The property-doomsayers are getting hysterical. That’s always an interesting signal.
I’m actually ready to call the bottom on this market.
The declines are coming to an end. The market is about to turn.
And what data am I basing this bold prediction on? None. I don’t actually have any evidence.
But it does appear to me that we have hit peak crazy, and that’s got to be a market signal for something.
I’m talking about ‘news’ headlines like this one: Property ‘Armageddon’: House prices could fall by 50 per cent.
Yup. They’re going all in with this one.
With Sydney and Melbourne’s falling house prices infecting other capitals such as Brisbane, Darwin and Perth, some doomsayers say property prices could slump by as much as 50 per cent by 2022.
Digital Finance Analytics chief Martin North says Sydney and Melbourne houses will suffer price falls of 20 to 30 per cent, while high-rise units could slide by up to 50 per cent from their peak prices in 2017.
North says prices in Melbourne, parts of Brisbane, Perth and Sydney will fall the most between now and 2022, but it is outer suburbs that will be hit with the largest price falls.
“Prices will unwind in Sydney and Melbourne for at least another three years,” he says. “The problem is a lot of the high level data is averaged and averaging tells you nothing at all. Prices are not dropping by the same rates everywhere.
“In some places, for example western Sydney, prices are 23 to 25 per cent down or more, but areas closer into the city, particularly houses, are probably only 3 to 5 per cent down.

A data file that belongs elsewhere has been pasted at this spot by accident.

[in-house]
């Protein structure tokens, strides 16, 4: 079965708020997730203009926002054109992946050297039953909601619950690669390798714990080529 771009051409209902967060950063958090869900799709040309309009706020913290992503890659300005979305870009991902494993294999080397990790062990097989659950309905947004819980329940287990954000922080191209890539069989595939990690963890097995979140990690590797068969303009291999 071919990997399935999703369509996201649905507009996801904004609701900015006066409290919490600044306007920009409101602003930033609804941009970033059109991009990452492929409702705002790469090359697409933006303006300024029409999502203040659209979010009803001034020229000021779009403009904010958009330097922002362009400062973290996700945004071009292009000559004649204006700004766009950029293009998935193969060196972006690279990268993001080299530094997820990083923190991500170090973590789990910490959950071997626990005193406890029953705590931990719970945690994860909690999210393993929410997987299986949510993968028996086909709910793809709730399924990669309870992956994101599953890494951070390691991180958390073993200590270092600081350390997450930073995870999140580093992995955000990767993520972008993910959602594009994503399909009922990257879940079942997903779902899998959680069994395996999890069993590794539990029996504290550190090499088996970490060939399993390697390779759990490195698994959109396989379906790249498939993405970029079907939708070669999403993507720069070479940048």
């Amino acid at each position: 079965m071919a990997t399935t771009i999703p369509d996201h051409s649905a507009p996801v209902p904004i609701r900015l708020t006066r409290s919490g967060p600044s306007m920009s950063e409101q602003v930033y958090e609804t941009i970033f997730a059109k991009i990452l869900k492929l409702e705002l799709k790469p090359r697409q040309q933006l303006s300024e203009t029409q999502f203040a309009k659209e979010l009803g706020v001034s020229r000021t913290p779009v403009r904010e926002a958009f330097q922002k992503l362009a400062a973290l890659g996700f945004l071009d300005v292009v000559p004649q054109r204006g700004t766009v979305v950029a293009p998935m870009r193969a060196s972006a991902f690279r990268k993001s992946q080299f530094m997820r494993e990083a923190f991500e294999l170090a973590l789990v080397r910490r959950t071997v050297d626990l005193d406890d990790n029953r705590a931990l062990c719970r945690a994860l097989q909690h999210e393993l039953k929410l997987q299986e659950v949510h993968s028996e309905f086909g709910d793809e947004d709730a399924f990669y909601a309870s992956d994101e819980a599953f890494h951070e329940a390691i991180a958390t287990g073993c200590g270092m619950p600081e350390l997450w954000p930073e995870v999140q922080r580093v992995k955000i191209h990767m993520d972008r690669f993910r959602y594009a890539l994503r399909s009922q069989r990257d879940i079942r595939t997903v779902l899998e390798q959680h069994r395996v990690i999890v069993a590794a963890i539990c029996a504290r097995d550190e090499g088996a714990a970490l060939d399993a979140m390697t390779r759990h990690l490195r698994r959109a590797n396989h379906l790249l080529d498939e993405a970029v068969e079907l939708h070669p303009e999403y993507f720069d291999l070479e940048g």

“If you look at Newcastle or the Illawarra, it’s 7.5 per cent down but there are other areas out in those regions where prices that have hardly moved at all.
“Perth is down 15 to 18 per cent on average. And if you look at Darwin, it could be 25 to 28 per cent. So these are big movements, they really are.”
Economist former government adviser John Adams — who once worked for Liberal senator Arthur Sinodinos — believes economic armageddon is coming.
Adams says Melbourne’s falling house prices are in a devastating slide that will go beyond Moody’s forecasts and could reach more than 40 per cent from peak to trough.
I’ve heard all this before. North has been trotting the same numbers out for about six months now.
And I think the bears are getting more excited and shrill because the data does seem to be turning.
The pace of declines in the big capitals is getting slower, not faster.
And that’s because, despite the headline falls, most things have been running in the property market’s favour in recent months.
- The Hayne Royal Commission wound up and was a lot better for banks than a lot of people were expecting. Financial sector funding costs had blown out to 60bps above the cash rate in anticipation of the worst, but are now back down to a 24bps premium.
- At the same time, some banks are cutting their retail rates, so funding costs are down overall.
- The APRA restrictions caused a bit of logjam in the mortgage market as everyone tried to get themselves up to speed. That seems to be clearing now, and the market has found its feet.
- The RBA has clearly moved to an easing bias, and rate cuts seem likely in 2H2019.
- And the election should give things a bit of certainty, and the market a bit of a bump, as it normally does.
Add to that some property bears screaming at their coming irrelevance, and I think you have the making of a bottom.